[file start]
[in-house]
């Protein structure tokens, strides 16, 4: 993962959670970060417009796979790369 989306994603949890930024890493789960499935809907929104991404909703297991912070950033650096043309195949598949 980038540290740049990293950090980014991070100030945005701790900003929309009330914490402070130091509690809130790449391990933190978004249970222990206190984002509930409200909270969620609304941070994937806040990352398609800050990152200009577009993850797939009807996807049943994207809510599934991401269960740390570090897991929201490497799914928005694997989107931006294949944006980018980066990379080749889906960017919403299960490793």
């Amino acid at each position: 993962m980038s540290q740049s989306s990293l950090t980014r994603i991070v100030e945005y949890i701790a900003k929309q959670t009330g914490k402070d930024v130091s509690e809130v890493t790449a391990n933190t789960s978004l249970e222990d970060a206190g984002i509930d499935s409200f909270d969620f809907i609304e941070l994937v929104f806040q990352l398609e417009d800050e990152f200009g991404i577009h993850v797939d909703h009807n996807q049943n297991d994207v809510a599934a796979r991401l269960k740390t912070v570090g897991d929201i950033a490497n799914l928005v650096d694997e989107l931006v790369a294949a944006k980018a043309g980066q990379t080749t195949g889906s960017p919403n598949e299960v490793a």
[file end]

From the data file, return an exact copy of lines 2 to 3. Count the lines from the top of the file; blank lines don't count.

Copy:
């Protein structure tokens, strides 16, 4: 993962959670970060417009796979790369 989306994603949890930024890493789960499935809907929104991404909703297991912070950033650096043309195949598949 980038540290740049990293950090980014991070100030945005701790900003929309009330914490402070130091509690809130790449391990933190978004249970222990206190984002509930409200909270969620609304941070994937806040990352398609800050990152200009577009993850797939009807996807049943994207809510599934991401269960740390570090897991929201490497799914928005694997989107931006294949944006980018980066990379080749889906960017919403299960490793």
């Amino acid at each position: 993962m980038s540290q740049s989306s990293l950090t980014r994603i991070v100030e945005y949890i701790a900003k929309q959670t009330g914490k402070d930024v130091s509690e809130v890493t790449a391990n933190t789960s978004l249970e222990d970060a206190g984002i509930d499935s409200f909270d969620f809907i609304e941070l994937v929104f806040q990352l398609e417009d800050e990152f200009g991404i577009h993850v797939d909703h009807n996807q049943n297991d994207v809510a599934a796979r991401l269960k740390t912070v570090g897991d929201i950033a490497n799914l928005v650096d694997e989107l931006v790369a294949a944006k980018a043309g980066q990379t080749t195949g889906s960017p919403n598949e299960v490793a």